Skip to main content
CNN.com /TRANSCRIPTS

CNN TV
EDITIONS





CNN BREAKING NEWS

America's New War: Taliban Rejects All Pakistani Requests

Aired September 28, 2001 - 10:39   ET

THIS IS A RUSH TRANSCRIPT. THIS COPY MAY NOT BE IN ITS FINAL FORM AND MAY BE UPDATED.


THIS IS A RUSH TRANSCRIPT. THIS COPY MAY NOT BE IN ITS FINAL FORM AND MAY BE UPDATED.
PAULA ZAHN, CNN ANCHOR: Let's quickly go back to John King, though, who has other breaking news from Washington. John?

JOHN KING, CNN SR. WHITE HOUSE CORRESPONDENT: The breaking news, Paula, in Pakistan and in Afghanistan. As we've been telling you throughout the morning, a Pakistani delegation went into Afghanistan to ask the Taliban two things: One, release and turn over Osama bin Laden; two, free those western aide workers being held on charges that they were promoting Christianity, excuse me, in Afghanistan.

Christiane Amanpour standing by now for us in Islamabad with word of the outcome of that meeting.

Christiane, can you hear me?

Apparently Christiane cannot hear us. Having a technical problem there. But Taliban sources telling CNN that the answer to both demands was no, that the Taliban will not turnover Osama bin Laden, and it will not immediately release those western aide workers being held on charges that they were illegally promoting Christianity within Afghanistan.

So, a disappointing development from a diplomatic standpoint. The Pakistani delegation, this was the second one in two weeks. Once again, we are told by sources in Afghanistan that the Taliban has said no.

We want to turn now to Kelly Wallace at the White House. A very big day for the president on the diplomatic front.

Kelly, this obviously news that will be disappointing to the White House, although perhaps not unexpected.

KELLY WALLACE, CNN WHITE HOUSE CORRESPONDENT: Absolutely, John. Disappointing, but as you're noting, not really surprising. Talked with administration officials just moments ago who said the president's demands are clear. He outlined them in his speech to Congress, the demands are turn over suspected terrorist Osama bin Laden, turn over anyone linked to the al Qaeda terrorist network, and allow the U.S. to have a access to the terrorist training camps and close them down.

I asked this official, was the administration holding out any hope that this diplomatic mission might be successful? The official saying look, it is now time for actions not words. There's no more room for negotiations. No room for talks. No room for discussions. It's time for action. So, a clear message coming from the administration.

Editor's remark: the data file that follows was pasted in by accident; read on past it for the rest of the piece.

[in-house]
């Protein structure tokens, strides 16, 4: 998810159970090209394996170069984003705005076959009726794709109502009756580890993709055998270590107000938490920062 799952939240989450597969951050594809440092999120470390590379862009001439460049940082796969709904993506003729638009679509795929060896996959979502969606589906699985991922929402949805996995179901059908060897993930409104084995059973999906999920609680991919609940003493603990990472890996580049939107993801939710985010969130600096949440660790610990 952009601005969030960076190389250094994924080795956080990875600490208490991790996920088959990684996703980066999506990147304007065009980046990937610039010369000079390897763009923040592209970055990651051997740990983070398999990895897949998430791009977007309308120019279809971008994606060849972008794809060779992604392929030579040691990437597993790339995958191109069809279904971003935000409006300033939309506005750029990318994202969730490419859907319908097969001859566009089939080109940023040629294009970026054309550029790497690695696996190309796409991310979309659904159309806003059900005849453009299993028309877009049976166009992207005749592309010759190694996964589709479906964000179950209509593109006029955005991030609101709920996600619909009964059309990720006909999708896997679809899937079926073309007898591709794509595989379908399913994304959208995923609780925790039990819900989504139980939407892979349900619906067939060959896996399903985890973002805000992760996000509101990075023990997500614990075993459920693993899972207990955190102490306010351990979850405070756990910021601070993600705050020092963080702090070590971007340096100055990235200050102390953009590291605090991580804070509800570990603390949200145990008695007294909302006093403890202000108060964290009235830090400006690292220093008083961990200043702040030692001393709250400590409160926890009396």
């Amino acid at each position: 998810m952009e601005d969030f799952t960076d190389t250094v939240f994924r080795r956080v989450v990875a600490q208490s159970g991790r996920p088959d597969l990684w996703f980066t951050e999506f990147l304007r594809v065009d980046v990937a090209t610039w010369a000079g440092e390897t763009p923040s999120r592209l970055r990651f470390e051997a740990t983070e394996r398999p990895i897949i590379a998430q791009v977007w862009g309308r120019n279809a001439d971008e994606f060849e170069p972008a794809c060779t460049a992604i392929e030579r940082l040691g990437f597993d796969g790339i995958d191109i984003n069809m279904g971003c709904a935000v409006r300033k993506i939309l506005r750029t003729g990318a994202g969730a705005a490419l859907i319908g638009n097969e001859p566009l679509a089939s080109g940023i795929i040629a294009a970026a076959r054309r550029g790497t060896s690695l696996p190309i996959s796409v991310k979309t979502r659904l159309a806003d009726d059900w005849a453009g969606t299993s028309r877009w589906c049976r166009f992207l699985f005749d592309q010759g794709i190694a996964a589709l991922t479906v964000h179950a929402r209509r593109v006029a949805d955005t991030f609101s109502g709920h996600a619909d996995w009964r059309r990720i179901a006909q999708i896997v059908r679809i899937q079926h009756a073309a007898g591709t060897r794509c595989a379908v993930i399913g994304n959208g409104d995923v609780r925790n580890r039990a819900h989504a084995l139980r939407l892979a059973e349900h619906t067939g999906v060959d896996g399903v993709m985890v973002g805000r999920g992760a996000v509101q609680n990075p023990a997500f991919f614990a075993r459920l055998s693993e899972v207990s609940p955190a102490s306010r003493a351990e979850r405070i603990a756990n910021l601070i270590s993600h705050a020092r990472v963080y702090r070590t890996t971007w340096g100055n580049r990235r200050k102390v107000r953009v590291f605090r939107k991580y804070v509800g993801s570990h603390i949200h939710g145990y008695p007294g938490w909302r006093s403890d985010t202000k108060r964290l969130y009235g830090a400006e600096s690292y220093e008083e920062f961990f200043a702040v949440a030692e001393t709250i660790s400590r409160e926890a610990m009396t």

And as you noted, a very important meeting today, John. The president sitting down with King Abdullah of Jordan. The king expected here at the White House just a few moments from now. This is a very important meeting, Jordan being the United States' closest, or one of its closest Arab allies. The president has been reaching out to moderate Arab nations to make the case that this is campaign against terrorists and those who harbor them, and not against Islam.

We're likely to see strong, strong support from Jordan in this campaign against terrorism. Although, John, it's interesting, likely to see the king also, though, making sure that there is a measured response to those September 11th attacks. The king definitely concerned to make sure that any response does not exacerbate tensions that already exist in the Middle East, and does not lead to a wider conflict on the world stage.

John?

KING: Well Kelly, you talk about a measured response. Many in the region saying the United States should go after those directly responsible for the terrorist attacks; meaning that if there's evidence that if it's Osama bin Laden and his organization, go after bin Laden. But there have been some concerns in the region that the United States is looking not only to go after bin Laden, but the changed regimes in Afghanistan by targeting the Taliban.

Certainly today's development, the Taliban once again saying no, that it will not turn over Osama bin Laden, will only intensify pressure within the administration from those who believe that should be a goal of this operation as well.

Should it not?

WALLACE: Absolutely. And as you've reported so well, too, you know that the administration clearly does not want to come forward and say that a goal is to remove the Taliban regime. But we've heard the president himself calling it an incredibly repressive regime, even encouraging the people of Afghanistan to step up and help the world community in this campaign against terrorism and those who harbor terrorists.

So clearly, the administration not wanting to come forward with that goal because of the point you raised. Concerns that that could turn away moderate Arab allies, Muslim nations concerned that this could lead to some instability in the region, instability in Afghanistan, instability in neighboring Pakistan.

So, it's a message that the administration not putting forward, but clearly the administration would not be unhappy to see that happen. And now it's sort of setting the stage for definitely some type of showdown with the Taliban. John? KING: All right. Kelly Wallace at the White House. Thank you very much.

Again, we will continue to track this breaking development in the minutes and hours ahead. The headline, a Pakistani delegation that went into Afghanistan to meet with the Taliban and ask the Taliban once again turn over Osama bin Laden, has been told no. That according to a Taliban source in Afghanistan, telling CNN the Taliban once again rejecting a request that it turn over Osama bin Laden.

TO ORDER A VIDEO OF THIS TRANSCRIPT, PLEASE CALL 800-CNN-NEWS OR USE OUR SECURE ONLINE ORDER FORM LOCATED AT www.fdch.com


 
 
 
 


 Search   

Back to the top